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Andean Culture Explored in New Queens College Exhibit


--Exhibit on One of the Most Advanced Civilizations in World History
Will Span
Over 3,000 Years of Cultural Development in
Bolivia, Chile, Colombia, Ecuador, and Peru--

FLUSHING, N.Y., August 28, 2009—Over 75 objects that chronicle the evolution of Andean culture will be on display in Natural and Supernatural: Andean Textiles and Material Culture, from September 8 through October 24, 2009 at the Godwin-Ternbach Museum at Queens College. Through a selection of colonial and contemporary pieces, the exhibition will also examine the continuity of Andean traditions of craftsmanship and religious and cultural symbolism. An opening reception on Thursday, September 10, from 6 to 8 pm will feature Andean music. A lecture by Elena Phipps, Senior Conservator at the Metropolitan Museum of Art, will be held at the Godwin-Ternbach Museum on Wednesday, September 30 at 12:15 pm.

The works range from functional objects such as ceramic vessels and textiles used as carrying cloths and bags to colorful ceremonial costumes and dazzling jewelry. Metalwork, wood, ceramic objects, and burial offerings, including a Peruvian feathered mummy mask, will also be on view. Together the pieces provide evidence of a unified system of religious beliefs and practices among Andean cultures in everyday life. They serve as a medium for exploring the themes of ritual and the natural world, fertility, life and death, and the sacred and the mundane.

Largely devoted to pre-Columbian textiles, the exhibition begins with the earliest Chavín and Paracas cultures (ca. 1500 BC-0 AD), followed by the Nazca, Wari, Moche, and Chimú societies. The show culminates with the Inca, once called the Lost Empire (1400-1534 AD). The works, most from the museum’s permanent collection, are installed chronologically in four sections that allude

 

 Fringed border of a textile, Proto-Nazca
South Coast, Peru, 100 B.C.E.–200 C.E.

to “Tawantinsuyu” or “Land of the Four Quarters”—the Inca’s name for their sprawling empire. It extended some 2,500 miles north to south along the high mountainous Andean range, from Colombia and Ecuador to Chile, encompassing both the coastal desert and the Amazonian rain forest. At its height it had a population of over 10 million.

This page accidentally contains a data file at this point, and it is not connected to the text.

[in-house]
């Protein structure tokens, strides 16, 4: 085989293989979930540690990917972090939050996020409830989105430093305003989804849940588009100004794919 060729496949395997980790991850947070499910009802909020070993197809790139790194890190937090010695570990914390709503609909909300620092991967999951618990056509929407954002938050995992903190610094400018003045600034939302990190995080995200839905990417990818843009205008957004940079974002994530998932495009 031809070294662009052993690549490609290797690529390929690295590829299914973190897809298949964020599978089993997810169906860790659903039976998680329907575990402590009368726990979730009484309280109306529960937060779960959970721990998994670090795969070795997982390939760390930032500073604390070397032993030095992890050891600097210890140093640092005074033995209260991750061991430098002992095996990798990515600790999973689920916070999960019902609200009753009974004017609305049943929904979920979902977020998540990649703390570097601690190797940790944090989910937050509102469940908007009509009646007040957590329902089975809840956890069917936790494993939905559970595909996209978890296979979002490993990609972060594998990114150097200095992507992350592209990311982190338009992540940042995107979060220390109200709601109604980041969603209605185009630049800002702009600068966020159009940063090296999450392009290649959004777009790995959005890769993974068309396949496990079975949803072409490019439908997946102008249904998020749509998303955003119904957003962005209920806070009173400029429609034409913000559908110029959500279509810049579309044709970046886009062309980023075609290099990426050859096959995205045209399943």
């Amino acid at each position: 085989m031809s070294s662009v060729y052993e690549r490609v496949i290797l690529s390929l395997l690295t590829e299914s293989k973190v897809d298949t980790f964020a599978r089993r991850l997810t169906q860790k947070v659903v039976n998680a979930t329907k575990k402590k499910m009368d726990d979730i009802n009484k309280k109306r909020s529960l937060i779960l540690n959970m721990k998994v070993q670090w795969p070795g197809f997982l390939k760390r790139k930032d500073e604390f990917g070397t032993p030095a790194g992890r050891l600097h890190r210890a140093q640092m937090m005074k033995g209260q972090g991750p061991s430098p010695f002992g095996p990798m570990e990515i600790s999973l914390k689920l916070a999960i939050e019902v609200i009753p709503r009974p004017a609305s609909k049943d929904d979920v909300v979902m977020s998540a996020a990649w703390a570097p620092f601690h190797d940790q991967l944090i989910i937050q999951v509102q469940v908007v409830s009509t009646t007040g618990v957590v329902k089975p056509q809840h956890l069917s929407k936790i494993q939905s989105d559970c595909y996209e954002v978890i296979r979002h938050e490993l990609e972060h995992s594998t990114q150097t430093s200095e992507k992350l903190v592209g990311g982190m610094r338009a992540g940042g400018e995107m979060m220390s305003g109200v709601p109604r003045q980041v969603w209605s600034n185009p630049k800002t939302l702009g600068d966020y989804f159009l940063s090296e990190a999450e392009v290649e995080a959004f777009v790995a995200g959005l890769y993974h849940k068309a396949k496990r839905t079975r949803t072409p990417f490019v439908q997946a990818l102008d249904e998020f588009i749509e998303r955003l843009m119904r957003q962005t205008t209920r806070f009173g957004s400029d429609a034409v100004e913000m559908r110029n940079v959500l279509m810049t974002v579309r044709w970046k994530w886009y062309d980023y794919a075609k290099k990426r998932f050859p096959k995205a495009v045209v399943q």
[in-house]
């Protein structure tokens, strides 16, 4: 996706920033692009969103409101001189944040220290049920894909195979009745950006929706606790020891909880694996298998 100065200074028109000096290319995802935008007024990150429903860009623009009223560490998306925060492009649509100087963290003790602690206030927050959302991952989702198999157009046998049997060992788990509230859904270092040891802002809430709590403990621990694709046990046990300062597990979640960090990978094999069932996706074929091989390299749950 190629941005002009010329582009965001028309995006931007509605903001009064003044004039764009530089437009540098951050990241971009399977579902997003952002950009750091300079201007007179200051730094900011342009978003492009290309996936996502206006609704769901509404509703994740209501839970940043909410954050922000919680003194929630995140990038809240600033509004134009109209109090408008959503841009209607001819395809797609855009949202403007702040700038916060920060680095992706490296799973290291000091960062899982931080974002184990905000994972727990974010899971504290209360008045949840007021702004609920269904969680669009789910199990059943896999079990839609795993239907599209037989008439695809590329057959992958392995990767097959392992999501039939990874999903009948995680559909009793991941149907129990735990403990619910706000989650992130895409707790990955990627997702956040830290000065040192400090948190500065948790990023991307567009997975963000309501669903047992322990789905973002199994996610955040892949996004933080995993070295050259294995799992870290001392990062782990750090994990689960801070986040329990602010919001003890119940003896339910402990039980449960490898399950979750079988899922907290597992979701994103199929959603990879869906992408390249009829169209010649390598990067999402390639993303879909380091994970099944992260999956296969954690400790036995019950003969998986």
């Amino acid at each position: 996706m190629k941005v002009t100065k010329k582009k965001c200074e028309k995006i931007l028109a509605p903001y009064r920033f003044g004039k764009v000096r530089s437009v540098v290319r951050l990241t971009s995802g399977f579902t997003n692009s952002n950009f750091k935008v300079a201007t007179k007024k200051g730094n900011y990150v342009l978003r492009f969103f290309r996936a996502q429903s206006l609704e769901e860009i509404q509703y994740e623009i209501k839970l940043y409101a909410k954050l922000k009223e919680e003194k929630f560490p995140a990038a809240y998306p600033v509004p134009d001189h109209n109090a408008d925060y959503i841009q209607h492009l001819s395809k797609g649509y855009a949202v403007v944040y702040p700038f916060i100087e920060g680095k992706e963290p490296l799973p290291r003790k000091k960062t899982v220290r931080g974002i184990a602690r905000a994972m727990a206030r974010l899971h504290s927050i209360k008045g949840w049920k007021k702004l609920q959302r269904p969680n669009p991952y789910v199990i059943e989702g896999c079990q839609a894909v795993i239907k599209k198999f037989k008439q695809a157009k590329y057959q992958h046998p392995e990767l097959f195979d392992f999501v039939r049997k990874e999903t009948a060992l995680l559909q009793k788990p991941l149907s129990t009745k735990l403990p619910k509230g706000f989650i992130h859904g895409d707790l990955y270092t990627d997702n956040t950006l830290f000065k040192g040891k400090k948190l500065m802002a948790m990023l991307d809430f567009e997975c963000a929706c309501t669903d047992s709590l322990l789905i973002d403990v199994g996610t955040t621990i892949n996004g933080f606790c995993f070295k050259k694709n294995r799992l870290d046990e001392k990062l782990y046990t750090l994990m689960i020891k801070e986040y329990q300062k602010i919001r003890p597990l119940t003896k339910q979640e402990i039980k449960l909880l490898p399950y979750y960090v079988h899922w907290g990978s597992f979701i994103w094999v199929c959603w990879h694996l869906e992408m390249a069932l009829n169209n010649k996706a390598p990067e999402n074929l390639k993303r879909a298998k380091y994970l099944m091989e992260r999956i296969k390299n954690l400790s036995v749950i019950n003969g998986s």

Organized by a consulting specialist in Andean textiles, along with four Ph.D. students in art history from the Graduate Center of the City University of New York who served as curators, the exhibition allows the Godwin-Ternbach to fulfill its mission as a teaching museum that educates students and the public alike.

The exhibition will produce a catalogue, brochure, wall texts, gallery tours, and educational programs, including a demonstration by an indigenous weaver from a collective weaving village in Peru. A curators’ panel discussion will take place on October 8 at 6 pm in the museum. A lecture by Nilda Callañaupa Alvarez, Director, Centro de Textiles Tradicionales, Cusco, Peru, is scheduled for October (date available after September 1 by calling the museum at 718-997-4747). Like the exhibition, programs are open to the public free of charge.

The Godwin-Ternbach Museum at Queens College is the only comprehensive collection of art and artifacts in the borough of Queens, housing over 3,500 objects that date from ancient to modern times. A cultural and educational resource for students and the local community, the museum also serves neighboring areas of Long Island and metropolitan New York. Originally envisioned as a teaching museum for the benefit of art and art history students, the Godwin-Ternbach has expanded its mission over time, embracing all disciplines and an increasingly diverse and engaged public. All exhibitions and programs are free. In addition, the Godwin-Ternbach offers an array of lectures, symposia, gallery talks, workshops, films, concerts, and tours, collaborating with academic departments and Queens College centers and programs.

Located in Klapper Hall on the Queens College campus at 65-30 Kissena Blvd., Flushing, Queens, Exit 24 off the LIE, the Godwin-Ternbach Museum is open Monday through Thursday from 11 am to 7 pm and Saturday from 11 am to 5 pm. For more information, call (718) 997-4747 or (718) 997-4724 or visit
http://qcpages.qc.cuny.edu/godwin_ternbach/


 
 

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